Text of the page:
It is poetic justice that the man who subverted democracy in Maldives and put the country at the virtual command of the Chinese Government while jettisoning India which had been the tiny Indian Ocean country’s trusted friend, is at the crossroads today, all set to pay for betraying his countrymen’s trust.
Abdulla Yameen, President of Maldives, has well and truly been rejected by the people for the authoritarian way in which he ruled his country despite all the baits that he offered and the threats he held out to various institutions and individuals.
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That Yameen has so far kept mum and not accepted the verdict of the people is typical of him but this time around his game seems to be up. Even his main prop China would not like to be seen to be defying the people’s mandate. With the Election Commission due to officially declare the results of the presidential election in seven days, Yameen would predictably exhaust all manner of means in the interim to stay in power.
Results released by the Election Commission on Monday morning showed presidential challenger Ibrahim Mohamed Solih had secured 58.3 per cent of the popular vote as opposed to the incumbent, President Yameen, who garnered 42 per cent of the vote.
Sunday’s election, considered a referendum on democracy in the troubled island nation, saw the people pooh poohing Yameen’s pledge that he would boost Maldives’ economy after a first five-year term marred by allegations of rights abuses and corruption.
With Yameen hoping to consolidate his hold on power with a second term, the Opposition had warned that the Maldives’ nascent democracy was at stake in the election. Accusations of fraud had plagued both sides.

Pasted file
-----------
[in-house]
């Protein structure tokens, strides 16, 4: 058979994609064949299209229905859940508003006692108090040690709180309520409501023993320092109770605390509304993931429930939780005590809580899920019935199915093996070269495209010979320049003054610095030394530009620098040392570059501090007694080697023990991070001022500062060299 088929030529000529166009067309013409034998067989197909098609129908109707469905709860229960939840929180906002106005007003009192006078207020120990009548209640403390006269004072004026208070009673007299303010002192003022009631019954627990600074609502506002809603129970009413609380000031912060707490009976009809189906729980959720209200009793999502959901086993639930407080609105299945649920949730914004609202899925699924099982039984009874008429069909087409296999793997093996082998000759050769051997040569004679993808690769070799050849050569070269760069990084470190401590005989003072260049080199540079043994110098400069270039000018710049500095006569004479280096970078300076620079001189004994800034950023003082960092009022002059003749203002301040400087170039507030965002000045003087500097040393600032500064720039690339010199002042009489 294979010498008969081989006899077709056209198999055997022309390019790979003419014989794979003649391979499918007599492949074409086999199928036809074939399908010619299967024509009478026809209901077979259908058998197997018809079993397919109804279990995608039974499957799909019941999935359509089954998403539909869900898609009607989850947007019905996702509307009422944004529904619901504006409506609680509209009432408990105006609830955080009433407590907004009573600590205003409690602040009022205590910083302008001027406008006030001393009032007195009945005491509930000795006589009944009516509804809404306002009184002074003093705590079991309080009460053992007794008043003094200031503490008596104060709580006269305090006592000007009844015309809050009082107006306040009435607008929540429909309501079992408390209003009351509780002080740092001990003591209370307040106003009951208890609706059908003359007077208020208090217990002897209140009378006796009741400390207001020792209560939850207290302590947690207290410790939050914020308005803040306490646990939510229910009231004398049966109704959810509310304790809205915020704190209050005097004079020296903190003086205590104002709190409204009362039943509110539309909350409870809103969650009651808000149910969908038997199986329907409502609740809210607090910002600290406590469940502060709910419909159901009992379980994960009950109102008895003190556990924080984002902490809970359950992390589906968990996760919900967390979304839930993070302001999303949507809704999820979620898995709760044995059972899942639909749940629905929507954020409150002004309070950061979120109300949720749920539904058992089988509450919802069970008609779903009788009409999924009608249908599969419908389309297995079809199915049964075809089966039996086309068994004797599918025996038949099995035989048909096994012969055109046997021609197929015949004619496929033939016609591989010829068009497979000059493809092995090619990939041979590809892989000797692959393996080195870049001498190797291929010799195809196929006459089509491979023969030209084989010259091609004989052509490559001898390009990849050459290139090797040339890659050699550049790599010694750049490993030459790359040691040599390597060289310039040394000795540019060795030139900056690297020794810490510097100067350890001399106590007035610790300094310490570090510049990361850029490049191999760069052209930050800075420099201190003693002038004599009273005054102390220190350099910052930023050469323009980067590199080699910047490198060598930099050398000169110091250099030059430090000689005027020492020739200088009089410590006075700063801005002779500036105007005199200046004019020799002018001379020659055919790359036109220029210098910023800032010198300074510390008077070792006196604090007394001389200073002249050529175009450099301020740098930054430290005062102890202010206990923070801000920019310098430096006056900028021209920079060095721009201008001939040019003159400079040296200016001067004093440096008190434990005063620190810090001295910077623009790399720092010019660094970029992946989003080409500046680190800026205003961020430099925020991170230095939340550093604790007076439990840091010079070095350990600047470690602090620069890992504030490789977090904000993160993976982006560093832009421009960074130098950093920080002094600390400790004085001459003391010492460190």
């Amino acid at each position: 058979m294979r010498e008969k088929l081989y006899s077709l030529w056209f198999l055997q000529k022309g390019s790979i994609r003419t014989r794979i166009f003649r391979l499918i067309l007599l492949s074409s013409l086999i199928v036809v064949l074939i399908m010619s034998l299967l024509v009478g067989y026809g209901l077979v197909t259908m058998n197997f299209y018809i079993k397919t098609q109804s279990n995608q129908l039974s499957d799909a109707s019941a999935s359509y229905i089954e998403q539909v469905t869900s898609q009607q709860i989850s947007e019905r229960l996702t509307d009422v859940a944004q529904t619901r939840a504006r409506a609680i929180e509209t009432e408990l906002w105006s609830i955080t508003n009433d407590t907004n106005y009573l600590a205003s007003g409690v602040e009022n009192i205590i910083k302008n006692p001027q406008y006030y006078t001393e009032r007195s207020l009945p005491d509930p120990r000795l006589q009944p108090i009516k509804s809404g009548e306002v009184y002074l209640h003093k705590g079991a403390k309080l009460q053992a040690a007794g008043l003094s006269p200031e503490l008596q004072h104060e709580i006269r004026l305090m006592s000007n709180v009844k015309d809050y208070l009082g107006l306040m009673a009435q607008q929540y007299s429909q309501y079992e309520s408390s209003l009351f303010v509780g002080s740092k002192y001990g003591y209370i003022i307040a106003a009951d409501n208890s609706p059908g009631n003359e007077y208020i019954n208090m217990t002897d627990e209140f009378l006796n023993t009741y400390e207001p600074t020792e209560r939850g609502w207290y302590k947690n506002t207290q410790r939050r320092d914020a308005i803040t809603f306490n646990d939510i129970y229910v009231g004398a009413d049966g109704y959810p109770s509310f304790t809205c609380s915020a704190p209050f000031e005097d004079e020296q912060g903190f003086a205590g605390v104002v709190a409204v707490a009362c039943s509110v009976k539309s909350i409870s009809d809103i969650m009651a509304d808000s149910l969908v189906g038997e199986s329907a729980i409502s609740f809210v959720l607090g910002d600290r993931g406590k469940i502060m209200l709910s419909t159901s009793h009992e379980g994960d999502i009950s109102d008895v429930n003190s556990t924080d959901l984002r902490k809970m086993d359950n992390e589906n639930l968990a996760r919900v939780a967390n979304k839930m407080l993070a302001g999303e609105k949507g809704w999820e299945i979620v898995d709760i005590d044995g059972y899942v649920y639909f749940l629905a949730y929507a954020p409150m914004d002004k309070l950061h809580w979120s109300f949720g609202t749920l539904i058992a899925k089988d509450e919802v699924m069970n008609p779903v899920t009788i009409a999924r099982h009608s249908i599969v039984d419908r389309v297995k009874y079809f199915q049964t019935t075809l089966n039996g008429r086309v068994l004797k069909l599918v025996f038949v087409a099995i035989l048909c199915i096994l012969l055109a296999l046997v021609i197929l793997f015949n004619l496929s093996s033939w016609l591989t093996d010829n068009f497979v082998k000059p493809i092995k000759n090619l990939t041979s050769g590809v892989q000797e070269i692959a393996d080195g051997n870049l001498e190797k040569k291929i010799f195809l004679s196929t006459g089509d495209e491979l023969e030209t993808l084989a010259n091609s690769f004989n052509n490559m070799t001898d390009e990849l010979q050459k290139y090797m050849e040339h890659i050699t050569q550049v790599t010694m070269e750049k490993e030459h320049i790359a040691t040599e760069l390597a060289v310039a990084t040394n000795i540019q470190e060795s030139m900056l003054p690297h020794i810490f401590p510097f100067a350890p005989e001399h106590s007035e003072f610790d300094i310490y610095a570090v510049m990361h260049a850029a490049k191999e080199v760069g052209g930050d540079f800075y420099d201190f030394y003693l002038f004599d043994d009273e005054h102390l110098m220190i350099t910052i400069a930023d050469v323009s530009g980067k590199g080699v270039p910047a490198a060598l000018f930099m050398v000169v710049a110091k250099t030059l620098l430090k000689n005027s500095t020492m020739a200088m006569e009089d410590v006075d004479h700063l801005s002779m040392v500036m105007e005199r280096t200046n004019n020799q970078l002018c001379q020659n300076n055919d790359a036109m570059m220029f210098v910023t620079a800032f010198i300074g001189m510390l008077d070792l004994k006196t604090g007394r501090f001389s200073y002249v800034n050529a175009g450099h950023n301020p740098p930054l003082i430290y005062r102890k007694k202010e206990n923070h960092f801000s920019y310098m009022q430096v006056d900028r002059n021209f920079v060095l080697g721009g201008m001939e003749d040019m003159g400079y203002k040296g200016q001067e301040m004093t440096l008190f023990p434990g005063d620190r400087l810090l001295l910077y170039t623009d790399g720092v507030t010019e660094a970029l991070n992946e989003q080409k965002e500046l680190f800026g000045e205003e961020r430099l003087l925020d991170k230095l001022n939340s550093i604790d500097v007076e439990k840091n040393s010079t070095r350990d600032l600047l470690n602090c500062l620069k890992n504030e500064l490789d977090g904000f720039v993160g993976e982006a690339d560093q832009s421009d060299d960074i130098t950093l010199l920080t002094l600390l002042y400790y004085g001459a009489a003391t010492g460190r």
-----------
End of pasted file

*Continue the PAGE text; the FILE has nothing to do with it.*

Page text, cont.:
Yameen had earlier promulgated a state of emergency, the second in five years, and got the security forces to arrest two out of the five top court judges on charges of plotting a coup. Yameen’s half-brother, Maumoon Abdul Gayoom, who ruled the island nation for 30 years, had also been arrested besides a plethora of Opposition leaders whose dissent Yameen was inimical towards.
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Also hounded was the first democratically-elected president of Maldives, Mohamed Nasheed, who was forced to quit after street protests against him by his detractors who were inspired by Yameen. It was no secret that Nasheed was well disposed towards India and inimical towards China.
It would now be interesting to see how China acts to retain its hold over Maldives and to block Indian efforts to stage a comeback. The Chinese have already enveloped Maldives in what is seen as a virtual debt trap.
This is truly a test case of Chinese intentions to browbeat smaller countries who are steeped in heavy debts to the emerging Chinese super power. Pakistan too has been of late fearing the Chinese stranglehold over it and there are voices within that country opposing too strong a dependence on Beijing.
While the Europeans have fallen foul of Yameen over his authoritarian tendencies over the five years that he was president, the Americans have been relatively muted especially in recent times under President Trump.
Now, however, the US too is flexing its muscles and threatening action to safeguard democracy if there is any attempt by Yameen to subvert the national vote to stick on to power.
All depends on how things pan out. If Yameen bows out gracefully, Maldives could get back to its democratic ethos. However, the catch lies in if he does not. The Chinese, having satisfied their naval goals are not about to give up.
Solih, if he does manage to come to power, will have the Chinese breathing down his neck. How he steers the country’s foreign policy would be a crucial challenge. Indian diplomacy will also be up against a formidable challenge. The future indeed holds diverse possibilities.